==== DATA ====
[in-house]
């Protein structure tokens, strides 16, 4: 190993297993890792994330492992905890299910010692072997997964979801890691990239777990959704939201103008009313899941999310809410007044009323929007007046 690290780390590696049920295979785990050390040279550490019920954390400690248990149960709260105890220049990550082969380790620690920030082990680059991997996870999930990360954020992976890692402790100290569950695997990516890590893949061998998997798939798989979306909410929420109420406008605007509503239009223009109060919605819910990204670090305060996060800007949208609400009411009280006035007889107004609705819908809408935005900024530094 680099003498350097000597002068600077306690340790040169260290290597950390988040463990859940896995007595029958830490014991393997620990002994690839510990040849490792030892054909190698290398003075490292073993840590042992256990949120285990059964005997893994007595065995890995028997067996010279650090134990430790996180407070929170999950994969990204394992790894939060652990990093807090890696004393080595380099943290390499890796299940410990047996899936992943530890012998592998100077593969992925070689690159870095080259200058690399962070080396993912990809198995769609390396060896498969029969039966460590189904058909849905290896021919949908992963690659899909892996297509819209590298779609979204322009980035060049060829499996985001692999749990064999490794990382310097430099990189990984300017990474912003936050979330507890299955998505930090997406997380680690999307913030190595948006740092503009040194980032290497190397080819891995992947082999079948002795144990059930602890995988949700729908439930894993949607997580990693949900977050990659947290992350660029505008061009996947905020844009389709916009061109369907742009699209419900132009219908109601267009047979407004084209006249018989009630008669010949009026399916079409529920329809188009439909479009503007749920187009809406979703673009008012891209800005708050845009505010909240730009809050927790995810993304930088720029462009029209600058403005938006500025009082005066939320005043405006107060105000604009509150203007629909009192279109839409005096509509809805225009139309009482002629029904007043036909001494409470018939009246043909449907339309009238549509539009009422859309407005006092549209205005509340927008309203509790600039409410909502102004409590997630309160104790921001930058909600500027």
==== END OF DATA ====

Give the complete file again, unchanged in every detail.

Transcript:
[in-house]
């Protein structure tokens, strides 16, 4: 190993297993890792994330492992905890299910010692072997997964979801890691990239777990959704939201103008009313899941999310809410007044009323929007007046 690290780390590696049920295979785990050390040279550490019920954390400690248990149960709260105890220049990550082969380790620690920030082990680059991997996870999930990360954020992976890692402790100290569950695997990516890590893949061998998997798939798989979306909410929420109420406008605007509503239009223009109060919605819910990204670090305060996060800007949208609400009411009280006035007889107004609705819908809408935005900024530094 680099003498350097000597002068600077306690340790040169260290290597950390988040463990859940896995007595029958830490014991393997620990002994690839510990040849490792030892054909190698290398003075490292073993840590042992256990949120285990059964005997893994007595065995890995028997067996010279650090134990430790996180407070929170999950994969990204394992790894939060652990990093807090890696004393080595380099943290390499890796299940410990047996899936992943530890012998592998100077593969992925070689690159870095080259200058690399962070080396993912990809198995769609390396060896498969029969039966460590189904058909849905290896021919949908992963690659899909892996297509819209590298779609979204322009980035060049060829499996985001692999749990064999490794990382310097430099990189990984300017990474912003936050979330507890299955998505930090997406997380680690999307913030190595948006740092503009040194980032290497190397080819891995992947082999079948002795144990059930602890995988949700729908439930894993949607997580990693949900977050990659947290992350660029505008061009996947905020844009389709916009061109369907742009699209419900132009219908109601267009047979407004084209006249018989009630008669010949009026399916079409529920329809188009439909479009503007749920187009809406979703673009008012891209800005708050845009505010909240730009809050927790995810993304930088720029462009029209600058403005938006500025009082005066939320005043405006107060105000604009509150203007629909009192279109839409005096509509809805225009139309009482002629029904007043036909001494409470018939009246043909449907339309009238549509539009009422859309407005006092549209205005509340927008309203509790600039409410909502102004409590997630309160104790921001930058909600500027």